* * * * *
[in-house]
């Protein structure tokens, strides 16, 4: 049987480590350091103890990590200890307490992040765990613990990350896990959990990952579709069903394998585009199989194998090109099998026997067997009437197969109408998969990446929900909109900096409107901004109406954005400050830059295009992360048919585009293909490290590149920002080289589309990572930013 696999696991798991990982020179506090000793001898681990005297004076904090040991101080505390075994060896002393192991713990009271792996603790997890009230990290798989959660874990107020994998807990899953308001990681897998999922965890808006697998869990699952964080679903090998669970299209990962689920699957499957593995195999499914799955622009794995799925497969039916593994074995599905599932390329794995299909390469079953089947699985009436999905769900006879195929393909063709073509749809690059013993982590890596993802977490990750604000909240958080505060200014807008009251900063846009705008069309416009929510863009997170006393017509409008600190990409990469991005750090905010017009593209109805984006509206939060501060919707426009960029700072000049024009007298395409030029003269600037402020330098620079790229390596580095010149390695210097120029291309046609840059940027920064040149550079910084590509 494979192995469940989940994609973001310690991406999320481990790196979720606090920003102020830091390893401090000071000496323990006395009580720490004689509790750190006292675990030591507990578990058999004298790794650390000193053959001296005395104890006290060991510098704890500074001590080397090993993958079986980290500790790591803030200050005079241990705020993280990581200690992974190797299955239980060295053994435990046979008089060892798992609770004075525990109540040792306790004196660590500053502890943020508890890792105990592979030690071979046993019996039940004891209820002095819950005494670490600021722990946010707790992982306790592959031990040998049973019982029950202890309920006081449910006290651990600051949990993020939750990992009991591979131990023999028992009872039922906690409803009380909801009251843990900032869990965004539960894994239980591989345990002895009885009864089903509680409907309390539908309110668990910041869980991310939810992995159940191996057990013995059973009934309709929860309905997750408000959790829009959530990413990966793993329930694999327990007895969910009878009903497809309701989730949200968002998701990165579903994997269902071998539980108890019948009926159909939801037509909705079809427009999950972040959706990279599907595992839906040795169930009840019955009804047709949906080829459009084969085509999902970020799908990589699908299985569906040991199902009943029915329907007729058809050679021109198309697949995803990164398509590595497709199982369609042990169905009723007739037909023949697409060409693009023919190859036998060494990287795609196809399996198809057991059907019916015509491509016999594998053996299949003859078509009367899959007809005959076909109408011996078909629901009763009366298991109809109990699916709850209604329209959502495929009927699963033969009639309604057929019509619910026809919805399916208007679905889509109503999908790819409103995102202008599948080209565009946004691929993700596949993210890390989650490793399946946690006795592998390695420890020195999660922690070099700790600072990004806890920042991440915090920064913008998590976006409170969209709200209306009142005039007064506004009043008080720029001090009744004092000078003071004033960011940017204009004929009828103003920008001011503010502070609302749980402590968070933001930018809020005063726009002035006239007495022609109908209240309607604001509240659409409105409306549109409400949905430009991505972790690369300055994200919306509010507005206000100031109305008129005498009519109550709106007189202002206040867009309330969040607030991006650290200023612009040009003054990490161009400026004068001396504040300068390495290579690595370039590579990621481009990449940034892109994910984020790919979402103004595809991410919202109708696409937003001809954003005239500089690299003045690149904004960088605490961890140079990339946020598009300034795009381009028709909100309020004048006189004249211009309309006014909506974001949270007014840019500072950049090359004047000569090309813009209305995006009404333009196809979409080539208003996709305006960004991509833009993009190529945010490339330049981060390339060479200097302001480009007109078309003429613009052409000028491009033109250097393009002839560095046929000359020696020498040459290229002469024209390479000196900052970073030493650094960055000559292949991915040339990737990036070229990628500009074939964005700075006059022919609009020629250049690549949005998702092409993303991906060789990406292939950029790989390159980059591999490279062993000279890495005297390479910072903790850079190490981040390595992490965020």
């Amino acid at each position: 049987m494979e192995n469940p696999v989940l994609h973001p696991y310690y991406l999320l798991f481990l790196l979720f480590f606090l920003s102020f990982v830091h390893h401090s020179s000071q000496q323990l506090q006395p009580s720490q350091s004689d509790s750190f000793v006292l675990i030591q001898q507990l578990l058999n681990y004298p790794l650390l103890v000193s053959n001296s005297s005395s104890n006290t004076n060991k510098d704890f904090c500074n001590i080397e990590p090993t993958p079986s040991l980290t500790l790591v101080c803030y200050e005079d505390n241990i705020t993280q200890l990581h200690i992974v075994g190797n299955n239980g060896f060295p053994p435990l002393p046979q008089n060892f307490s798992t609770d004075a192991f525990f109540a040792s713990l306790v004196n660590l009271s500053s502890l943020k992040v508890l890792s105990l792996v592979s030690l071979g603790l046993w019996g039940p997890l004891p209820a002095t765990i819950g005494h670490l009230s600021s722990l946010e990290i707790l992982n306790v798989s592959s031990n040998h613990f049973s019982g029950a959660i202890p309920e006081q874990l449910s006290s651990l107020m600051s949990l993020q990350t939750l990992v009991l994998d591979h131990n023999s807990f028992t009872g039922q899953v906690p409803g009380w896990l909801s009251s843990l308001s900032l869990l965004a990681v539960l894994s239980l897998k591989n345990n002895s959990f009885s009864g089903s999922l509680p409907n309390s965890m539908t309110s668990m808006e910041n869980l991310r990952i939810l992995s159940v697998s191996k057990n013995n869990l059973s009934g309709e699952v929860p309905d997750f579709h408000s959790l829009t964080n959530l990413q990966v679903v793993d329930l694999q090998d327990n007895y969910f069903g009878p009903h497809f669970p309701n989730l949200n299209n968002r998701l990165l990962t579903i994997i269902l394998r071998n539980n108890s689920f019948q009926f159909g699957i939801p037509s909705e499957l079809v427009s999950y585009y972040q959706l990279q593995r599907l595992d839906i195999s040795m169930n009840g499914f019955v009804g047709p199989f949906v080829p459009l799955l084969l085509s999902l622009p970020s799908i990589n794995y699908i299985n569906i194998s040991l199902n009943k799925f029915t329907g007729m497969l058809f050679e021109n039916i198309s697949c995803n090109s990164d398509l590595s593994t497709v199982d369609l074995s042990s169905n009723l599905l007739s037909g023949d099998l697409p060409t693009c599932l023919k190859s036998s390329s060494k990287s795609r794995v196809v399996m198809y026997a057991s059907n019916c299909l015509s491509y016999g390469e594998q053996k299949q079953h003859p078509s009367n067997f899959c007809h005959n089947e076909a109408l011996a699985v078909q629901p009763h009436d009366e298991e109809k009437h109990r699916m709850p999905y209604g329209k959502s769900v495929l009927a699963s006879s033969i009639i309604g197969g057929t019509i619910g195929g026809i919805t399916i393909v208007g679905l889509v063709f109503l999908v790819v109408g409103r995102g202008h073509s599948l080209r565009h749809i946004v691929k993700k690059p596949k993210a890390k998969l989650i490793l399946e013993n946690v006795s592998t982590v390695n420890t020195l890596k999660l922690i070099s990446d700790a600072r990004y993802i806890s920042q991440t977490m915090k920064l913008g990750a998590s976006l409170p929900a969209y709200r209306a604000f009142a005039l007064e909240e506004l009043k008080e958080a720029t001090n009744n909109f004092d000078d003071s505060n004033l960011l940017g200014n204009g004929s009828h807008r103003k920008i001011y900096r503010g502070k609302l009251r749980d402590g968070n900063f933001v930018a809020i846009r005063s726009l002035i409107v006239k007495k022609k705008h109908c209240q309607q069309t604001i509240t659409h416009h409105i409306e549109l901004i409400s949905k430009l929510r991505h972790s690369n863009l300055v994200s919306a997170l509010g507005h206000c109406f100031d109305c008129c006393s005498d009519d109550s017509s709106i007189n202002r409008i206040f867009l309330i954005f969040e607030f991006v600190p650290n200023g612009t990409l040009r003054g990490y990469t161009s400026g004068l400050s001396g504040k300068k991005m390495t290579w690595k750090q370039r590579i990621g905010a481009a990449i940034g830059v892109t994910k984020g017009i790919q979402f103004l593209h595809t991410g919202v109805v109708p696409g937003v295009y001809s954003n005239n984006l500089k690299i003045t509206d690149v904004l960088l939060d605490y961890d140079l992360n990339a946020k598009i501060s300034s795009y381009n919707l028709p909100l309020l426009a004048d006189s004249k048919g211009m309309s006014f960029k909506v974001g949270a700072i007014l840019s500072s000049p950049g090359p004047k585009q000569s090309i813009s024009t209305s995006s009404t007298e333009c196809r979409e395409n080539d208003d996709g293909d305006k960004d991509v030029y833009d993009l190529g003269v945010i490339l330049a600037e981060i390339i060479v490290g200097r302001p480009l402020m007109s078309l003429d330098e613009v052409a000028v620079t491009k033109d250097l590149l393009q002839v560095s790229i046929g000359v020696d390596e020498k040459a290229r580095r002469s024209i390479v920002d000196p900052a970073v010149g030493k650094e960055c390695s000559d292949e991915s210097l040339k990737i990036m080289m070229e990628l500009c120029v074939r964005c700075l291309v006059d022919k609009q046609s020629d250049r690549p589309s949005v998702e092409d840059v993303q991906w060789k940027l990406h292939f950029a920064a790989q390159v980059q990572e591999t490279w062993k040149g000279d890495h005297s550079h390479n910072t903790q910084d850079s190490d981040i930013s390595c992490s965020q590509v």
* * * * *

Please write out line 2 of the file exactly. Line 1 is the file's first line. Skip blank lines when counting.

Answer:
């Protein structure tokens, strides 16, 4: 049987480590350091103890990590200890307490992040765990613990990350896990959990990952579709069903394998585009199989194998090109099998026997067997009437197969109408998969990446929900909109900096409107901004109406954005400050830059295009992360048919585009293909490290590149920002080289589309990572930013 696999696991798991990982020179506090000793001898681990005297004076904090040991101080505390075994060896002393192991713990009271792996603790997890009230990290798989959660874990107020994998807990899953308001990681897998999922965890808006697998869990699952964080679903090998669970299209990962689920699957499957593995195999499914799955622009794995799925497969039916593994074995599905599932390329794995299909390469079953089947699985009436999905769900006879195929393909063709073509749809690059013993982590890596993802977490990750604000909240958080505060200014807008009251900063846009705008069309416009929510863009997170006393017509409008600190990409990469991005750090905010017009593209109805984006509206939060501060919707426009960029700072000049024009007298395409030029003269600037402020330098620079790229390596580095010149390695210097120029291309046609840059940027920064040149550079910084590509 494979192995469940989940994609973001310690991406999320481990790196979720606090920003102020830091390893401090000071000496323990006395009580720490004689509790750190006292675990030591507990578990058999004298790794650390000193053959001296005395104890006290060991510098704890500074001590080397090993993958079986980290500790790591803030200050005079241990705020993280990581200690992974190797299955239980060295053994435990046979008089060892798992609770004075525990109540040792306790004196660590500053502890943020508890890792105990592979030690071979046993019996039940004891209820002095819950005494670490600021722990946010707790992982306790592959031990040998049973019982029950202890309920006081449910006290651990600051949990993020939750990992009991591979131990023999028992009872039922906690409803009380909801009251843990900032869990965004539960894994239980591989345990002895009885009864089903509680409907309390539908309110668990910041869980991310939810992995159940191996057990013995059973009934309709929860309905997750408000959790829009959530990413990966793993329930694999327990007895969910009878009903497809309701989730949200968002998701990165579903994997269902071998539980108890019948009926159909939801037509909705079809427009999950972040959706990279599907595992839906040795169930009840019955009804047709949906080829459009084969085509999902970020799908990589699908299985569906040991199902009943029915329907007729058809050679021109198309697949995803990164398509590595497709199982369609042990169905009723007739037909023949697409060409693009023919190859036998060494990287795609196809399996198809057991059907019916015509491509016999594998053996299949003859078509009367899959007809005959076909109408011996078909629901009763009366298991109809109990699916709850209604329209959502495929009927699963033969009639309604057929019509619910026809919805399916208007679905889509109503999908790819409103995102202008599948080209565009946004691929993700596949993210890390989650490793399946946690006795592998390695420890020195999660922690070099700790600072990004806890920042991440915090920064913008998590976006409170969209709200209306009142005039007064506004009043008080720029001090009744004092000078003071004033960011940017204009004929009828103003920008001011503010502070609302749980402590968070933001930018809020005063726009002035006239007495022609109908209240309607604001509240659409409105409306549109409400949905430009991505972790690369300055994200919306509010507005206000100031109305008129005498009519109550709106007189202002206040867009309330969040607030991006650290200023612009040009003054990490161009400026004068001396504040300068390495290579690595370039590579990621481009990449940034892109994910984020790919979402103004595809991410919202109708696409937003001809954003005239500089690299003045690149904004960088605490961890140079990339946020598009300034795009381009028709909100309020004048006189004249211009309309006014909506974001949270007014840019500072950049090359004047000569090309813009209305995006009404333009196809979409080539208003996709305006960004991509833009993009190529945010490339330049981060390339060479200097302001480009007109078309003429613009052409000028491009033109250097393009002839560095046929000359020696020498040459290229002469024209390479000196900052970073030493650094960055000559292949991915040339990737990036070229990628500009074939964005700075006059022919609009020629250049690549949005998702092409993303991906060789990406292939950029790989390159980059591999490279062993000279890495005297390479910072903790850079190490981040390595992490965020």